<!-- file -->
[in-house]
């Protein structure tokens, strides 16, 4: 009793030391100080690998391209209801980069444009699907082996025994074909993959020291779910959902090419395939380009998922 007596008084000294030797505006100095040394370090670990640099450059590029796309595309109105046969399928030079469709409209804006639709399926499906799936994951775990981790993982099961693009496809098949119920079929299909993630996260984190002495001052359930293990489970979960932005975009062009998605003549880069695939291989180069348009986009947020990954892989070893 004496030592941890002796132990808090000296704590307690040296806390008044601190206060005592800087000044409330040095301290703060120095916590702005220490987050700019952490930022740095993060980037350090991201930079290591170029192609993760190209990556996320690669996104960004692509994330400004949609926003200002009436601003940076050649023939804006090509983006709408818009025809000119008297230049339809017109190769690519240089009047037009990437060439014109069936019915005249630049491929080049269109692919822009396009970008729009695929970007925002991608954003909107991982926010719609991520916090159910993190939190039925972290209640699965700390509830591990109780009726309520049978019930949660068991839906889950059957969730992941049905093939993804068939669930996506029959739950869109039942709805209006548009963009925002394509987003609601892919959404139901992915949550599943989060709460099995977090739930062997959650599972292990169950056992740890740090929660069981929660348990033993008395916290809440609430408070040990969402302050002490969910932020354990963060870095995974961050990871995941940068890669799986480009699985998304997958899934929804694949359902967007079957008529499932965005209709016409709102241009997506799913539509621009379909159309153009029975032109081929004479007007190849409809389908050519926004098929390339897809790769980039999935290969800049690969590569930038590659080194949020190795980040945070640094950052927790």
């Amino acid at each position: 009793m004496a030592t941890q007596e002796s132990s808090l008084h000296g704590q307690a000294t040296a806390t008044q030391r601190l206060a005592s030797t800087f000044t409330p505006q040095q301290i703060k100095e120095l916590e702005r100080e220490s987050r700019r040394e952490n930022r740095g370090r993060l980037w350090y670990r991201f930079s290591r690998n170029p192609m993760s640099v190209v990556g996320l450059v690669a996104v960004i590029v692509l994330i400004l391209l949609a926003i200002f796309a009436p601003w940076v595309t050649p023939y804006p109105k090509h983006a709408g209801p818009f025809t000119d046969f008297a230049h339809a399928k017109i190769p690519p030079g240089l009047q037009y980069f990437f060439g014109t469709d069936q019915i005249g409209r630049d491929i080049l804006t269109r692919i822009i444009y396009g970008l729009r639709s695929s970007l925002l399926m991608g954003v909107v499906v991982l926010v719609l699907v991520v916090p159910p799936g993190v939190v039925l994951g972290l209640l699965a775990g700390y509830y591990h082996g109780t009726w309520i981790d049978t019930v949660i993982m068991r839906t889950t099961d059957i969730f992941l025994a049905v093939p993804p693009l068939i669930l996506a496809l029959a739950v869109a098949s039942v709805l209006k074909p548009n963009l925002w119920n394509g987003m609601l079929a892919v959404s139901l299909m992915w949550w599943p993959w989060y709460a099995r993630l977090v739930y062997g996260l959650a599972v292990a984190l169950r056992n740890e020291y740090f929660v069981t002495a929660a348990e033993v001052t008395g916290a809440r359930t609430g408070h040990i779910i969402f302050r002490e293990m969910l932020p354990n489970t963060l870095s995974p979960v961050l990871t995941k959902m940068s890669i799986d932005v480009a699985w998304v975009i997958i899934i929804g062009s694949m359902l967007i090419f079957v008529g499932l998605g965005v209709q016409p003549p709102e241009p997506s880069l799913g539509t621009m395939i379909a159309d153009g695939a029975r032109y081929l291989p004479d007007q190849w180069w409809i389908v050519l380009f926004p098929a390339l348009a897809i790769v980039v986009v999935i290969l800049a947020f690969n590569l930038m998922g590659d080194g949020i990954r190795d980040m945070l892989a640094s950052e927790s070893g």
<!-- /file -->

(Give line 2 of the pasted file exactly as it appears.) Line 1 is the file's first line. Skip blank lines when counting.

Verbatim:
């Protein structure tokens, strides 16, 4: 009793030391100080690998391209209801980069444009699907082996025994074909993959020291779910959902090419395939380009998922 007596008084000294030797505006100095040394370090670990640099450059590029796309595309109105046969399928030079469709409209804006639709399926499906799936994951775990981790993982099961693009496809098949119920079929299909993630996260984190002495001052359930293990489970979960932005975009062009998605003549880069695939291989180069348009986009947020990954892989070893 004496030592941890002796132990808090000296704590307690040296806390008044601190206060005592800087000044409330040095301290703060120095916590702005220490987050700019952490930022740095993060980037350090991201930079290591170029192609993760190209990556996320690669996104960004692509994330400004949609926003200002009436601003940076050649023939804006090509983006709408818009025809000119008297230049339809017109190769690519240089009047037009990437060439014109069936019915005249630049491929080049269109692919822009396009970008729009695929970007925002991608954003909107991982926010719609991520916090159910993190939190039925972290209640699965700390509830591990109780009726309520049978019930949660068991839906889950059957969730992941049905093939993804068939669930996506029959739950869109039942709805209006548009963009925002394509987003609601892919959404139901992915949550599943989060709460099995977090739930062997959650599972292990169950056992740890740090929660069981929660348990033993008395916290809440609430408070040990969402302050002490969910932020354990963060870095995974961050990871995941940068890669799986480009699985998304997958899934929804694949359902967007079957008529499932965005209709016409709102241009997506799913539509621009379909159309153009029975032109081929004479007007190849409809389908050519926004098929390339897809790769980039999935290969800049690969590569930038590659080194949020190795980040945070640094950052927790």